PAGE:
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Kyrylo Fesenko signing: A little background on the newest Bull

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Yes, it's true that Bulls camp invite Kyrylo Fesenko can't officially sign a real contract with the team until late November unless Nate Robinson is waived or some sort of salary dumping trade is made. But at this point, I think it's pretty safe to assume that as long as Fesenko isn't a complete disaster in camp, he'll be signing with the Bulls at that time. Because let's face it, if there was other legitimate interest out there, he'd probably be all over that and not settling for a non-guaranteed deal.

So assuming this, let's take a gander at Fesenko's career and see just why nobody is willing to offer a 25-year-old 7-footer a guaranteed contract.

Fesenko was selected by the Philadelphia 76ers with the 38th pick in the 2007 Draft (for reference, Omer Asik was drafted 36th in 2008), but apparently the Utah Jazz were enamored with him enough to trade up from pick No. 55. One can find a pretty glowing scouting report on DraftExpress, a report which called him a "true draft sleeper." There was plenty of raving about his physical tools and while reading through much of it, I couldn't help but think of Asik. For example:

For the most part, his production comes in the form of dunks. He moves pretty well off the ball, looking for low-post looks, trying to fill spaces and rolling after setting picks.

As for the defensive end, he wasn't quite as highly touted as Asik, with one reason being his propensity to NOT avoid contact:

Defensively, he's again an active guy, but the kind of player who looks first for the block rather than to stop the rival with his body. That's particularly obvious in defensive rotations. Although for the most part, he recognizes when and where to help a teammate, he doesn't seem very willing to take charges to force offensive fouls, and goes directly for the block if he has the opportunity. In many other situations, he's a player that never avoids contact, but he just doesn't seem keen on being rolled over by a rival. Anyway, he enjoys solid lateral quickness, he intimidates thanks to his length and provides a nice effort.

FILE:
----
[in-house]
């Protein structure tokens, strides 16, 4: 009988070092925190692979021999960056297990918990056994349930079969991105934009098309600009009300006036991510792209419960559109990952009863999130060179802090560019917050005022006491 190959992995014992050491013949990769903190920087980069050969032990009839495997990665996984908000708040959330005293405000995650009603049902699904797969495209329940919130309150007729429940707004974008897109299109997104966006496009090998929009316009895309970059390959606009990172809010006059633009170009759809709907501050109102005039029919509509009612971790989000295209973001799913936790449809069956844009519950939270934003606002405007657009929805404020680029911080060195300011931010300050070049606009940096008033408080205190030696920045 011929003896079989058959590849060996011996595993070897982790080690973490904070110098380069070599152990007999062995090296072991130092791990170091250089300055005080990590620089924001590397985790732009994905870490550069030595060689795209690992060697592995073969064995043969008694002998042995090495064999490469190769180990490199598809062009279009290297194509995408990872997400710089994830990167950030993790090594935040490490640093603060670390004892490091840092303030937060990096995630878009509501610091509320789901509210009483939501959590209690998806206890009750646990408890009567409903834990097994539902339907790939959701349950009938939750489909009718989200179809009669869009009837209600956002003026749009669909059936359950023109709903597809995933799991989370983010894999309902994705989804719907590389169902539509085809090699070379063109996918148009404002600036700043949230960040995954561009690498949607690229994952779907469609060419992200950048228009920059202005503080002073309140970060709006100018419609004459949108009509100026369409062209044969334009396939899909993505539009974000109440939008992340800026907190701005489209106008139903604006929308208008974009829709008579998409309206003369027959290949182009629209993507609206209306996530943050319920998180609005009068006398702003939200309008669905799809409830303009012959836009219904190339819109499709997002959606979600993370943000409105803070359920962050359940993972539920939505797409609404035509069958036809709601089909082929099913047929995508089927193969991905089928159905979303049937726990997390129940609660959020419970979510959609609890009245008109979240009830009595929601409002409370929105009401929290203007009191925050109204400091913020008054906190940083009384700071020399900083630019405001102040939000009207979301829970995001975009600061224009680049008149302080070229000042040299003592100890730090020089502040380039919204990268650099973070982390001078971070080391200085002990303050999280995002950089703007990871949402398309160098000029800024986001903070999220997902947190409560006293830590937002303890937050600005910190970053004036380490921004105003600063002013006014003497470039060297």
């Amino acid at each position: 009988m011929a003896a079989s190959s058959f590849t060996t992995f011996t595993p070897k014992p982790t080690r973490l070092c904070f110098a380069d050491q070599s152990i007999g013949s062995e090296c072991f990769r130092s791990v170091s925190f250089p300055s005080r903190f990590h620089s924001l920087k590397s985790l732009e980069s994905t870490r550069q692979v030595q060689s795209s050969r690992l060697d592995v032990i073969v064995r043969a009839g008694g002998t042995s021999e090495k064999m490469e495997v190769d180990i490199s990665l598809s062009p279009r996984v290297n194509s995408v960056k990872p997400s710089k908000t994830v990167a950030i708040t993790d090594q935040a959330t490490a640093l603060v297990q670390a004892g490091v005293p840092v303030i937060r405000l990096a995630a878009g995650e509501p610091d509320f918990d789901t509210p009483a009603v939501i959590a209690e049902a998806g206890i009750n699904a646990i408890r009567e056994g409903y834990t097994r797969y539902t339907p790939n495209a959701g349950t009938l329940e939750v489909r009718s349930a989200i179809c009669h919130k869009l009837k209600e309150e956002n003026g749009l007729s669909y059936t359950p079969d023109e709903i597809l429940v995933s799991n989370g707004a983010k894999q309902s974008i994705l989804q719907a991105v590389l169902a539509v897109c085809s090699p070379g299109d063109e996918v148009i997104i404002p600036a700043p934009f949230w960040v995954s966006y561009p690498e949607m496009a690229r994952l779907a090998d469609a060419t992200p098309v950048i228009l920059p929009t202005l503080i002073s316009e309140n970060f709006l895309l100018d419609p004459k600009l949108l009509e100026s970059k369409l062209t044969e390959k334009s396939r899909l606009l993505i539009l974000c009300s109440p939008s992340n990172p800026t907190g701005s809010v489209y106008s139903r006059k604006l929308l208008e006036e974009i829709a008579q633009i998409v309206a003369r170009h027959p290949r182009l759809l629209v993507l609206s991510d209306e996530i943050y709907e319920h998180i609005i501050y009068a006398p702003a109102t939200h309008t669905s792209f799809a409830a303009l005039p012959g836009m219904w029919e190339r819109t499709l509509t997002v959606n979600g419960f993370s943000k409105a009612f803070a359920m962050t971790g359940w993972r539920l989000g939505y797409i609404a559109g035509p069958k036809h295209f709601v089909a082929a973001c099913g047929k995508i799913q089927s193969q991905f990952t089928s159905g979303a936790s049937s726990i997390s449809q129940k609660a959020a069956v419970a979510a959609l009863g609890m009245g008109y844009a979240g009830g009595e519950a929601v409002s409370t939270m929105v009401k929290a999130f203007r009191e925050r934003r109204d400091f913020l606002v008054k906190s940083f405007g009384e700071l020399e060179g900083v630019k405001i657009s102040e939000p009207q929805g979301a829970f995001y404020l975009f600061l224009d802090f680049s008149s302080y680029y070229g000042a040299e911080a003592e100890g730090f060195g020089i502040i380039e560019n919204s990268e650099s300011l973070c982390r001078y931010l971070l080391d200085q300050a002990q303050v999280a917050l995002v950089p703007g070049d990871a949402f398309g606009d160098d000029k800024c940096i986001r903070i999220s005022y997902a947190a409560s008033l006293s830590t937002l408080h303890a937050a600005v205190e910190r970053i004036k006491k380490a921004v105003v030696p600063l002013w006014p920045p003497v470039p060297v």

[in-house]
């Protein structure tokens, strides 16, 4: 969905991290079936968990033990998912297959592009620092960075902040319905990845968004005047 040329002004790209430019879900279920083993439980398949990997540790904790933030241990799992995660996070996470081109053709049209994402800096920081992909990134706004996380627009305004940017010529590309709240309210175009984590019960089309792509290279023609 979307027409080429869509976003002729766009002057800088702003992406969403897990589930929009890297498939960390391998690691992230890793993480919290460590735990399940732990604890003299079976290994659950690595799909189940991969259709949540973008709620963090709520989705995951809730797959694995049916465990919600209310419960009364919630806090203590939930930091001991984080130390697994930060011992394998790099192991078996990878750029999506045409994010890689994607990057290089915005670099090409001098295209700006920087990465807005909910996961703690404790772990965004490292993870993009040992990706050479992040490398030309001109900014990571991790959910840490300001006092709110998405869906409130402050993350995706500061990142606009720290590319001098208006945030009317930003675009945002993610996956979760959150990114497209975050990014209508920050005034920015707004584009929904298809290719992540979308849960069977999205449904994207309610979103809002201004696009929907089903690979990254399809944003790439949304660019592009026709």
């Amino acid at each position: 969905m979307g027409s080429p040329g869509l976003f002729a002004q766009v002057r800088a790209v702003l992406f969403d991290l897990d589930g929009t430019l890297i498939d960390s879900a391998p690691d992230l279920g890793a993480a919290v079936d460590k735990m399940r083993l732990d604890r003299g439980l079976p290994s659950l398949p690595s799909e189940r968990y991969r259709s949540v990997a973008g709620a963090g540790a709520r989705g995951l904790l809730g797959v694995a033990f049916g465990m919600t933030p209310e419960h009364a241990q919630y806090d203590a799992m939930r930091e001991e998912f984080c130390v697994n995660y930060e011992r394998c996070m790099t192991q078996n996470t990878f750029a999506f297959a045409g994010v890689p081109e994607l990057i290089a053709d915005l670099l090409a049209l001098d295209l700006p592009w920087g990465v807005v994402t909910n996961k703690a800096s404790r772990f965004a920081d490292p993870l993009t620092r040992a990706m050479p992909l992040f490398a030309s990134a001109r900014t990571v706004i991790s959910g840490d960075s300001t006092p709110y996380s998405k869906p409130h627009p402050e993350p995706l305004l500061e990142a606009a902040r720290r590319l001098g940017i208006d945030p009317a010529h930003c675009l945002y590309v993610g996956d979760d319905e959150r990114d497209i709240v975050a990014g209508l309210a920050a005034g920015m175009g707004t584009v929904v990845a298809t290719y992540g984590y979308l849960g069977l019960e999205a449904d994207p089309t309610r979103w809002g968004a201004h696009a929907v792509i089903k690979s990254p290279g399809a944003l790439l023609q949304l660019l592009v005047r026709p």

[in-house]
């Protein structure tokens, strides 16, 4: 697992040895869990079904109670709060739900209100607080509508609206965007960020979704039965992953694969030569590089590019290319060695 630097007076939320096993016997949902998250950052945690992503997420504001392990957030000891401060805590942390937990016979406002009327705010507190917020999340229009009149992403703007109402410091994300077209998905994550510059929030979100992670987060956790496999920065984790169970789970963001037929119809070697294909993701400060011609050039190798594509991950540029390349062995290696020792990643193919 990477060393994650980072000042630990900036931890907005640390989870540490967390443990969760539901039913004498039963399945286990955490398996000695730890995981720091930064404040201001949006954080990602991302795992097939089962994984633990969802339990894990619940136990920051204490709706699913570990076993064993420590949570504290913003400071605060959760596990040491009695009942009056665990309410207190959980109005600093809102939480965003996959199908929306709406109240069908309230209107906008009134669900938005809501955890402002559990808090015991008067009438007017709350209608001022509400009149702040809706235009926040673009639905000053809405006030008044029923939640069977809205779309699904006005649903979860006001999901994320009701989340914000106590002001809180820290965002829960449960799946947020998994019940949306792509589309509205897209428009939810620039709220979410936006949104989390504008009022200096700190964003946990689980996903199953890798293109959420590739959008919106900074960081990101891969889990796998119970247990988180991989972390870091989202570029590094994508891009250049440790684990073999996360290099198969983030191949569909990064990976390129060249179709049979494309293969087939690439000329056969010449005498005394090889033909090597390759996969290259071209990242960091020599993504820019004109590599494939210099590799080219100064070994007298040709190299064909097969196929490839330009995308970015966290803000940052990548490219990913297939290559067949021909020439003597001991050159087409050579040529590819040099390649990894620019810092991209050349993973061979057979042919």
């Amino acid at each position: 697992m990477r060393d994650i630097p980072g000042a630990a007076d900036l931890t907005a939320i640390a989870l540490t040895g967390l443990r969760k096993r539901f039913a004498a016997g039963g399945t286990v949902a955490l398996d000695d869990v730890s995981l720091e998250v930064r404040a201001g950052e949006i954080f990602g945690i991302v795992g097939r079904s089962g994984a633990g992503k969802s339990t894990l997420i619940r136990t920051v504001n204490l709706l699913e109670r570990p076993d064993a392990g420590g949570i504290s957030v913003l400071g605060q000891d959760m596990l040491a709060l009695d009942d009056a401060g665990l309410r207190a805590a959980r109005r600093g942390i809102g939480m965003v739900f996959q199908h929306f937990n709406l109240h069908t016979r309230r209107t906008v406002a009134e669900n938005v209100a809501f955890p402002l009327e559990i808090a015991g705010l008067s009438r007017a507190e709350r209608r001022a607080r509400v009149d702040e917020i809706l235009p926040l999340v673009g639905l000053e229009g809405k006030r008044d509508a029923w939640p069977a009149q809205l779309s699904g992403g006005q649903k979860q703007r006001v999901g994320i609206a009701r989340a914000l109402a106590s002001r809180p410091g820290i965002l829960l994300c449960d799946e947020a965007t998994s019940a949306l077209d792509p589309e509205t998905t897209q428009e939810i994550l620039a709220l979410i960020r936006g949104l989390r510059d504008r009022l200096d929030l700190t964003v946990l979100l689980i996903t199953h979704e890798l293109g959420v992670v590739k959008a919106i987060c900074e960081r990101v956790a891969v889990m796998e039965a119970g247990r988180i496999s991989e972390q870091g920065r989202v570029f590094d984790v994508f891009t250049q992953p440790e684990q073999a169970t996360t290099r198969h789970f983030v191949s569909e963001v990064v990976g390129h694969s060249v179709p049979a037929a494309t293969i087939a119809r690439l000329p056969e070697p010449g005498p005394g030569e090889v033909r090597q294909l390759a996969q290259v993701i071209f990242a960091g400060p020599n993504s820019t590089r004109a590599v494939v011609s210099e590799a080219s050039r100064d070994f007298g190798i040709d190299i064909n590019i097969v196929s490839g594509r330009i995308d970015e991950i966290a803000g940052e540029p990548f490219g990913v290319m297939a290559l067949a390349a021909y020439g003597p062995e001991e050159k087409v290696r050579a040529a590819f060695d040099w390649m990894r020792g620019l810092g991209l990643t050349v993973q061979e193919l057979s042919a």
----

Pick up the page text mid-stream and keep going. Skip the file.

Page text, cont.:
Still, even with the fouling issues and the lack of a developed offensive game, this was a guy who had a bit of promise. So what the heck happened?

Remember that NBA Cult Classics post about Viktor Khryapa? Well, Fesenko was SLC Dunk's choice for that (h/t to BaB commenter THEKILLERWHALE for dropping this in the comments of the original story in this stream). Basically, Jazz fans wanted to love the guy because he's a lovable goof, as seen in this video made by Moni, the "resident media guru" of SLC Dunk:

The problem, of course, was that Fesenko just wasn't very good in Utah. He played only 1090 minutes in 132 regular season games over four seasons with the Jazz, doing little but bricking free throws and compiling an enormous foul rate. He had his moments here and there, but for the most part, there just wasn't much going on. Interestingly enough, he got some "extended" playing time in the 2010 Playoffs due to injuries to Jazz starters. The results were quite awful (via Basketball Reference):


After that postseason debacle and a horrific 2010-11, Fesenko found himself on the free agent scrap heap. He remained unsigned until the end of March 2012, when the Pacers inked him to a deal for the rest of the season. He only played three games with Indiana, but he did put up a 29.3 PER! Hooray for small sample sizes!

Now, while this seems like a nothing signing based on Fesenko's rather poor track record, I do actually kind of like it. He's still only 25 years old, and he's a legit 7-footer with some athleticism. I really don't know if Nazr Mohammed has anything left in the tank, and if he truly is toast, perhaps Fesenko could step in and play some competent spot minutes. The guy is obviously no Asik, but under the tutelage of Tom Thibodeau, I think he could possibly become a poor man's Asik. And I'm sure some people at the United Center won't even be able to tell the difference.